An injector system comprising an improved method and apparatus useful in the production of a hydrogen-containing fuel gas from water in a process in which the dielectric property of water and/or a mixture of water and other components determines a resonant condition that produces a breakdown of the atomic bonding of atoms in the water molecule. The injector delivers a mixture of water mist, ionized gases, and non-combustible gas to a zone or locus within which the breakdown process leading to the release of elemental hydrogen from water molecules occurs.
This invention relates to a method and apparatus useful in producing thermal combustive energy from the hydrogen component of water…
The invention of this present application represents a generational improvement in methods and apparatus useful in the utilization of water as a fuel source. In brief, the present invention is a microminiaturized water fuel cell and permits the direct injection of water, and its simultaneous transformation into a hydrogen-containing fuel, in a combustion zone, such as a cylinder in an internal combustion engine, a jet engine, or furnace. Alternatively the injection system of the present invention may be utilized in any non-engine application in which a concentrated flame or heat source is desired, for example, welding.
The present injection system eliminated the need for an enclosed gas pressure vessel in a hydrogen fuel system and thereby reduces a potential physical hazard heretofore associated with the use of hydrogen-based fuel. The system produces fuel on demand in real-time operation and sets up an integrated environment of optimum parameters so that a water-to-fuel conversion process works at high efficiency.
The preferred embodiment of the invention is more fully explained below with reference to the drawings in which:
Figure 1 figuratively illustrates the sections and operating zones included in a single injector of the invention.
Figures 2A is a side cross sectional view; Figure 2B is a frontal view from the operative end; and Figure 2C is an exploded view --- of an individual injector.
Figure 3 and Figure 3A respectively show a side cross-section view and frontal view of an alternatively configured in injector.
Figure 4 shows a disk array of injectors.
Figure 5 shows the resonance electrical circuit including the injector.
Figure 6 depicts the inter-relationship of the electrical and fuel distribution components of an injector system.
Although I refer to an injector herein, the invention relates not only to the physical configuration of an injector apparatus but also to the overall process and system parameters determined in the apparatus to achieve the release of thermal energy. In a basic outline, an injector regulates the introduction into a combustion zone of process constituents and sets up a fuel mixture condition permitting combustion. That combustion condition is triggered simultaneously with injector operation in real time correspondence with control parameters for the process constituents.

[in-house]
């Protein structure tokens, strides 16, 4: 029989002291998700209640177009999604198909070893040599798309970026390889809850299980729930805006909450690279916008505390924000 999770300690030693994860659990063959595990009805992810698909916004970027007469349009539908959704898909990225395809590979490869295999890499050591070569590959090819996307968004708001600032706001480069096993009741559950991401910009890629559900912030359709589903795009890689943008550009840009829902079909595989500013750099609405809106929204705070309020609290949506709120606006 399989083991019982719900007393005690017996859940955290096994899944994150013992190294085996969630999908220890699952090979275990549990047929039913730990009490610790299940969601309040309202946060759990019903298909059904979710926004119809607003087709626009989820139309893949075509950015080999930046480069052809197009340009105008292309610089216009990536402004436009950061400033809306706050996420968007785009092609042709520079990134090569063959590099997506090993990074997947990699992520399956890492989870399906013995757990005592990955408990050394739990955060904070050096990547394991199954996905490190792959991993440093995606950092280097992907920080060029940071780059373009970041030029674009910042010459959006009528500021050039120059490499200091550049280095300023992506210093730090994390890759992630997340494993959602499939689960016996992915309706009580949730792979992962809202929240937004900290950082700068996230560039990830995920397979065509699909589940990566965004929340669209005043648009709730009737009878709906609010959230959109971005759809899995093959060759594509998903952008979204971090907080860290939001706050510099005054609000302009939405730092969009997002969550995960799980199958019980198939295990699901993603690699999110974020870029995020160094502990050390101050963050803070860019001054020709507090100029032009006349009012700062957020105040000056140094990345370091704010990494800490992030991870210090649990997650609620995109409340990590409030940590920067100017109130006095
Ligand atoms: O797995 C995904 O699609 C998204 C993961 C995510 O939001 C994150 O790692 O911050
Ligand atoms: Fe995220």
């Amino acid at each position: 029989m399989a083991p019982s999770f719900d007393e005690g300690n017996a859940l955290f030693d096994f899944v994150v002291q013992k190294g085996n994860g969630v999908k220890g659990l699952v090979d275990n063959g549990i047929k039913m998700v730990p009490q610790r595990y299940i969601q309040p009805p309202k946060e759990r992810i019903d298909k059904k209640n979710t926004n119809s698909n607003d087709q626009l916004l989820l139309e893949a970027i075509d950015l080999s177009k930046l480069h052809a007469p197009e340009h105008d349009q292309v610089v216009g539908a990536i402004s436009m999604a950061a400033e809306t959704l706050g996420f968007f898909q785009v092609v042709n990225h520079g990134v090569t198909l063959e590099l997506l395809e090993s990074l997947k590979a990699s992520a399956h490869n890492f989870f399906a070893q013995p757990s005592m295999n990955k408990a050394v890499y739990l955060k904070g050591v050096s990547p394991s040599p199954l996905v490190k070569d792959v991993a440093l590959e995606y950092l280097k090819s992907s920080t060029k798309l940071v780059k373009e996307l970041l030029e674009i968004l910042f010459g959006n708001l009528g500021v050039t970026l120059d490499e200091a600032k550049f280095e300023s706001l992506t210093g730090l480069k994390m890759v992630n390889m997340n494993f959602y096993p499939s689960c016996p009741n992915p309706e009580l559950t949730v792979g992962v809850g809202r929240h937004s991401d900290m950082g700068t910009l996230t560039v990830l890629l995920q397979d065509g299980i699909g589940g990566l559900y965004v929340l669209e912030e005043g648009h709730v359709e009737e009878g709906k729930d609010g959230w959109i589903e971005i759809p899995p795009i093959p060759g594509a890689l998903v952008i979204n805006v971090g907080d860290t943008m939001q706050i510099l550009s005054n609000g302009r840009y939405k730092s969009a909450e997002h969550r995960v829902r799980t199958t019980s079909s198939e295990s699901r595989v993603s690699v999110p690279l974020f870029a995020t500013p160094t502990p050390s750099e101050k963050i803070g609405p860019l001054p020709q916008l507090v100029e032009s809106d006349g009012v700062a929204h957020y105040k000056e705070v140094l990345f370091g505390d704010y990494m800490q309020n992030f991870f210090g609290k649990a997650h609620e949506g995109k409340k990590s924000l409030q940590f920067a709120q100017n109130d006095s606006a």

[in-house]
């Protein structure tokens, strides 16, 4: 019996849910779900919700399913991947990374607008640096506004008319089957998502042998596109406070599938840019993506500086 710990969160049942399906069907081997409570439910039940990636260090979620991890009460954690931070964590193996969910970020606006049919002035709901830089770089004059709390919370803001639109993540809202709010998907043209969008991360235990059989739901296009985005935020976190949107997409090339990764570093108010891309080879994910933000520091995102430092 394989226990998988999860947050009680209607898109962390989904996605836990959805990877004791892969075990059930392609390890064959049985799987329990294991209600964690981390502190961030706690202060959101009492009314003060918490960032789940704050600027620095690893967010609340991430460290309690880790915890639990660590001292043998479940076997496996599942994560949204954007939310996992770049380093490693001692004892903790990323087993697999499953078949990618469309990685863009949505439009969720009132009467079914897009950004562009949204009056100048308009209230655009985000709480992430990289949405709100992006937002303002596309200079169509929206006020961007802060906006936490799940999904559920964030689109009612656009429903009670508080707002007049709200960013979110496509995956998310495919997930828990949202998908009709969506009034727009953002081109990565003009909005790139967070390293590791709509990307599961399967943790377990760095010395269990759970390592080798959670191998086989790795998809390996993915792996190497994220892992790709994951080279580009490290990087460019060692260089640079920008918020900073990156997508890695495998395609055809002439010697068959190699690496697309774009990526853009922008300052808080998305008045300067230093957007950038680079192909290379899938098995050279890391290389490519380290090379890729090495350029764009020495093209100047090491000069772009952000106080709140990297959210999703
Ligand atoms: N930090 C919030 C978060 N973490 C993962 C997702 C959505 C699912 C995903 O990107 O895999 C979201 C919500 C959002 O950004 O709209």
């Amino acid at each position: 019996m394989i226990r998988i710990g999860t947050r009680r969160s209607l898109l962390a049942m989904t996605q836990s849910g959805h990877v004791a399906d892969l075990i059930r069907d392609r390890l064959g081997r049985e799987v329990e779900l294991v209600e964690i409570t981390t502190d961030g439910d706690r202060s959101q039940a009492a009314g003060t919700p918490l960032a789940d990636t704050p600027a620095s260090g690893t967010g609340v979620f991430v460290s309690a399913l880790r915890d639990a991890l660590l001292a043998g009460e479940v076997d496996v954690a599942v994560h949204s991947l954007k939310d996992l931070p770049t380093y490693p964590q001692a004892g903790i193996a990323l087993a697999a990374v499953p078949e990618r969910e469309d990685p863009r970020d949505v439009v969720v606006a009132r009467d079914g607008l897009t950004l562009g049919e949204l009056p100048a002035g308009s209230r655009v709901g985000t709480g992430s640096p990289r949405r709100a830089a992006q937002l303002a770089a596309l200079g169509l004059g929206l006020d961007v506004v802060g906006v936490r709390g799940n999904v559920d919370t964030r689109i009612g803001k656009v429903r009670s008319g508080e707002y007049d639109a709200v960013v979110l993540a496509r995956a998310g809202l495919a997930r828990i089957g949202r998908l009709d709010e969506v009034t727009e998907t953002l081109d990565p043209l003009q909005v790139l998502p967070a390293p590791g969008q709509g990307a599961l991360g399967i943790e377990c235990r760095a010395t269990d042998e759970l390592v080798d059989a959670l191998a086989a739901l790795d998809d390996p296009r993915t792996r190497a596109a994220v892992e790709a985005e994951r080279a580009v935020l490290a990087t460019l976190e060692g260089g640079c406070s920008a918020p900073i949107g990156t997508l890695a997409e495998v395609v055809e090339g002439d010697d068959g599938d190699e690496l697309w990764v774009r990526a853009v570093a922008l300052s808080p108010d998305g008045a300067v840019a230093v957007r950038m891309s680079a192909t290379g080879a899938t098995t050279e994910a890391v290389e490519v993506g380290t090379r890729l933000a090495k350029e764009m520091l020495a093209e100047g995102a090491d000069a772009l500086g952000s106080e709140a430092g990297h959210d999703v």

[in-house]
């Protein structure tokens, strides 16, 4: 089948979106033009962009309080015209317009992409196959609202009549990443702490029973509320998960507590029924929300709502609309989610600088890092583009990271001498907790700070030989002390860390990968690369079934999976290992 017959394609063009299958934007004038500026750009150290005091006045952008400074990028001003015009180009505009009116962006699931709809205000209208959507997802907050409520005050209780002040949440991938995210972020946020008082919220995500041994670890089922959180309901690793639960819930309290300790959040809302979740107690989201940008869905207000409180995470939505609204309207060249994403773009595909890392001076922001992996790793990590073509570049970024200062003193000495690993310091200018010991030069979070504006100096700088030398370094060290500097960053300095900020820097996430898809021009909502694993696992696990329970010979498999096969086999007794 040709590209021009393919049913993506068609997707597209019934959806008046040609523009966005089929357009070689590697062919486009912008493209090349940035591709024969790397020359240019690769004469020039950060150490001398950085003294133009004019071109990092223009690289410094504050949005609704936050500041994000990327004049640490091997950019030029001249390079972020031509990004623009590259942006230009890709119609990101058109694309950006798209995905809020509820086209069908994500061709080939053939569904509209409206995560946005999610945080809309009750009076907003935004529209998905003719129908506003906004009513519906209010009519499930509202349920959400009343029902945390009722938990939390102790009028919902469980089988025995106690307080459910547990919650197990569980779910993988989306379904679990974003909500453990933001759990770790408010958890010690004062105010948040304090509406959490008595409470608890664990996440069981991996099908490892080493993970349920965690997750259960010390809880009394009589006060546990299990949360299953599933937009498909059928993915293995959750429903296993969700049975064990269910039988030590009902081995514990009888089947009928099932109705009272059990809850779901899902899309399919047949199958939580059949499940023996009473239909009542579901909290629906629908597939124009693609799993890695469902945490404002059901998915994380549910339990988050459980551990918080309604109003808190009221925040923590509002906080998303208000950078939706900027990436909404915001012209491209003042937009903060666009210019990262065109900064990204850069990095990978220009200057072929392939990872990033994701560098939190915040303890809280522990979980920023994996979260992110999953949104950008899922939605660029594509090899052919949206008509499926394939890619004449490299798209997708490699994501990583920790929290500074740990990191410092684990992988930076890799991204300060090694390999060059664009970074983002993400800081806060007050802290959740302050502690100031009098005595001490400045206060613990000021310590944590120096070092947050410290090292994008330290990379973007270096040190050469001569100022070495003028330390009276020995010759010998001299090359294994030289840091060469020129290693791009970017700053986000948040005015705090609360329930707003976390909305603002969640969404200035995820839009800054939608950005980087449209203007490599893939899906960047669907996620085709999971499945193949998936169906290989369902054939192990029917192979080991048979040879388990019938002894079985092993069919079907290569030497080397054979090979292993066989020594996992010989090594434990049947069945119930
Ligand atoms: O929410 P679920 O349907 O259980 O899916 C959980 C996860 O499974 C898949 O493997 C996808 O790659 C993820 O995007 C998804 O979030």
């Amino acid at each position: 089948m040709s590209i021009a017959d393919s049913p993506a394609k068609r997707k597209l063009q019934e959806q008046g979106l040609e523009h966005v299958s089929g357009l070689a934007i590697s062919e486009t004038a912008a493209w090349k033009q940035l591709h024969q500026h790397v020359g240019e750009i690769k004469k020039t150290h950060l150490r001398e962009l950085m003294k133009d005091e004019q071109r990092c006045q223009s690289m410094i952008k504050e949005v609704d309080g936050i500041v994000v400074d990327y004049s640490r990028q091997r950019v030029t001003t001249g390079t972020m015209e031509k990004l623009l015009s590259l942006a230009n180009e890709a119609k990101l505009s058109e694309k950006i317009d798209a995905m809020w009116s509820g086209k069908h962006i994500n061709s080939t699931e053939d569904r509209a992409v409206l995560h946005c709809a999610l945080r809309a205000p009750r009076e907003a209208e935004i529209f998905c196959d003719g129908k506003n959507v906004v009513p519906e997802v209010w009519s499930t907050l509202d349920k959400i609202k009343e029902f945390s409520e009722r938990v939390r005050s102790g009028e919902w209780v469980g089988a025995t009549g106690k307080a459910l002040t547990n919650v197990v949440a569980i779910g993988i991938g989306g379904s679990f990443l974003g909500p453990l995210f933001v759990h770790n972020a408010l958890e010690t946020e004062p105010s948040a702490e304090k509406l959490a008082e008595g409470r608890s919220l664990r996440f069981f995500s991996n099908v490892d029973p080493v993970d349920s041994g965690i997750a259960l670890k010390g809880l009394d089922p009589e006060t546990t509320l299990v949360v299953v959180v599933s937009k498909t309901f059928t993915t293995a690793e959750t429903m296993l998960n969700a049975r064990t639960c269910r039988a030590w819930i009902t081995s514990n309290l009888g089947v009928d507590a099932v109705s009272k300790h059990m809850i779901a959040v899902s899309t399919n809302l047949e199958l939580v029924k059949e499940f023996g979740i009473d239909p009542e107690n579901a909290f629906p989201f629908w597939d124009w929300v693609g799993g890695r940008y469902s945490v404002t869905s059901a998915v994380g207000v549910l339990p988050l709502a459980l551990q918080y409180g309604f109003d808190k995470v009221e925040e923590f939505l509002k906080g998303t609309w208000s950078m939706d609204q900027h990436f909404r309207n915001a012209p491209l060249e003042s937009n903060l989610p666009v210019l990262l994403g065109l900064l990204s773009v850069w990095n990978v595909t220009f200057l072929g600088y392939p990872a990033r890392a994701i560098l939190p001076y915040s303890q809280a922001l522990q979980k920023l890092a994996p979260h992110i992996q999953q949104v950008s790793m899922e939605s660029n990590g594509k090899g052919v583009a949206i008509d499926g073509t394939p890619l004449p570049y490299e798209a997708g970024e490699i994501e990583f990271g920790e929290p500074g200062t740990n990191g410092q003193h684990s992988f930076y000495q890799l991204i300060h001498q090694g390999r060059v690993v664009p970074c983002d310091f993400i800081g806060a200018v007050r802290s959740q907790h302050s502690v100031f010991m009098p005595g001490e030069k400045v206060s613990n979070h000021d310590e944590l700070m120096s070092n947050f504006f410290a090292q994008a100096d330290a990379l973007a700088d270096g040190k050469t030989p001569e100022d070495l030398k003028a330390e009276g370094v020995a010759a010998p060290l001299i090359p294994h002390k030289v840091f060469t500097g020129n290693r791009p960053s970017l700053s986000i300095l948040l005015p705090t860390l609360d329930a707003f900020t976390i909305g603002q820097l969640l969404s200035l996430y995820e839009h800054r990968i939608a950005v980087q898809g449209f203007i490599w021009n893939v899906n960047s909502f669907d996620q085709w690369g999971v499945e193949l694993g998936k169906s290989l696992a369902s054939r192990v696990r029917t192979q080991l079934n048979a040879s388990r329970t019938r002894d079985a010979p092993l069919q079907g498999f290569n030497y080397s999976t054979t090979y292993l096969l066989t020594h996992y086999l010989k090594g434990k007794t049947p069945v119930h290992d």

In the fuel mixture condition that is created by the injector, water (H2O) is atomized into a fine spray and mixed with (1) ionized ambient air gases and (2) other non-combustible gases such as nitrogen, argon and other rare gases, and water vapor. (Exhaust gas produced by the combustion of hydrogen with oxygen is a non-combustible water vapor. This water vapor and other inert gases resulting from combustion may be recycled from an exhaust outlet in the injector system back into the input mixture of non-combustible gases). The fuel mix is introduced at a consistent flow rate maintained under a predetermined pressure. In the triggering of the condition created by the injector, the conversion process described in my patent # 4,936,961 and co-pending application serial # 07/460,859 is set off spontaneously on a micro level in a predetermined reaction zone. The injector creates a mixture, under pressure in a defined zone (or locus) of water, ionized gases and non-combustible gases. Pressure is an important factor in the maintenance of the reaction condition and causes the water mist/gas mixture to become intimately mixed, compressed, and destabilized to produce combustion when activated under resonant conditions of ignition. In accordance with the aforementioned conversion process of my patent and application, when water is subjected to a resonance condition water molecules expand and distend; electrons are ejected from the water molecule and absorbed by ionized gases; and the water molecule, thus destabilized, breaks down into its elemental components of hydrogen (2H) and oxygen (O) in combustion zone. The hydrogen atoms released from the molecule provide the fuel source in the mixture for combustion with oxygen. The present invention is an application of that process and is outlined in Table I: